Plans for a North-South Interconnector are moving to the next phase of the project.
It follows publication of an independent review by the Government.
This review said it accepts the findings of previous reports, including the 2018 Expert Commission, that the project should proceed as planned as an overhead line.
Electricity grid operator EirGrid said as the project has full planning permission, it will now proceed to "the next phase."
'Full engagement with landowners'
The utility said it will liaise closely with ESB Networks, which will build the Irish portion of the project, and the Commission for the Regulation of Utilities on the next steps.
"There will be full engagement with landowners, local communities and stakeholders along the route as we proceed with the project," EirGrid said.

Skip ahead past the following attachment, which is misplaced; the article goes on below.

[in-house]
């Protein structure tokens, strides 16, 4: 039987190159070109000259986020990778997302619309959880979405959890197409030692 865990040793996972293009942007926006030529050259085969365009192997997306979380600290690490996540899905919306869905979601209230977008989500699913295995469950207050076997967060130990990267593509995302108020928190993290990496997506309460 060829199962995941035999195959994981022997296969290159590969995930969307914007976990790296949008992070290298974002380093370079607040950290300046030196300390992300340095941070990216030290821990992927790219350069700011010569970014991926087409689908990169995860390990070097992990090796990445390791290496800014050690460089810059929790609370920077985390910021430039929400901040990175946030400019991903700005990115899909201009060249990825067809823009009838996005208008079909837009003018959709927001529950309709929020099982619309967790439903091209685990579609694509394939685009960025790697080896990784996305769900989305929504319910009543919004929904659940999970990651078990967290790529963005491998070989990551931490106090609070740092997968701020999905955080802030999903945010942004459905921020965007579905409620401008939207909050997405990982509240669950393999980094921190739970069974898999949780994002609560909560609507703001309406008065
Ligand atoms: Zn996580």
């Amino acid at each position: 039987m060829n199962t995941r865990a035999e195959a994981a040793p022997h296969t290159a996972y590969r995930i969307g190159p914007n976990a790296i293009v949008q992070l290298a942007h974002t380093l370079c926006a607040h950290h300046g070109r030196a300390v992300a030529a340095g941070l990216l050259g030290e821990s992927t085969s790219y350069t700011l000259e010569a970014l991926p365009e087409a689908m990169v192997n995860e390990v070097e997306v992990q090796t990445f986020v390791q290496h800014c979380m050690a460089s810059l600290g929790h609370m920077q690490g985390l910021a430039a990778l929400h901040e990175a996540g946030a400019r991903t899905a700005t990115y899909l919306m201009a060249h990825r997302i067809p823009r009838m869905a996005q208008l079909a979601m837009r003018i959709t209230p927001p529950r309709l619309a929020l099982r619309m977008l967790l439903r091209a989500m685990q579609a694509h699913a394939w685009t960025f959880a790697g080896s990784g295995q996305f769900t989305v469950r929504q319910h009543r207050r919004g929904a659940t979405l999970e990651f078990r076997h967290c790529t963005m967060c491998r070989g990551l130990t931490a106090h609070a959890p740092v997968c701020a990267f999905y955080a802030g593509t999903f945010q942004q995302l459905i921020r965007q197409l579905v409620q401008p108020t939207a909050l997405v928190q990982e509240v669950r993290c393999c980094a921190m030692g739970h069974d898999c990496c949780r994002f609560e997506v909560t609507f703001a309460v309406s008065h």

"The North South Interconnector is critical for the security of electricity supply across the island of Ireland; to support social and economic growth in the Northeast region; and enable Ireland to reach its renewable energy targets," a statement added.
The Department of the Environment has said the Interconnector is now ready to enter the construction phase, and is anticipated to be completed by 2026.
What is the Interconnector?
The project would link the electricity transmission networks of Ireland and Northern Ireland by means of a 138km long, high-capacity interconnector.
The Government has said it will more than double the power transfer between North and South, and is deemed critical to the security of electricity supply across the island.
The inter-connector will also be able to accommodate a high level of renewable energy on the electricity system.
The proposed construction would see 400 pylons built on a route from Meath to Tyrone.
When Eirgrid submitted the plans to An Bord Pleanála, more than 900 objections were lodged.
Landowners and residents raised numerous concerns about the project during a 12-week oral hearing into the development back in 2016.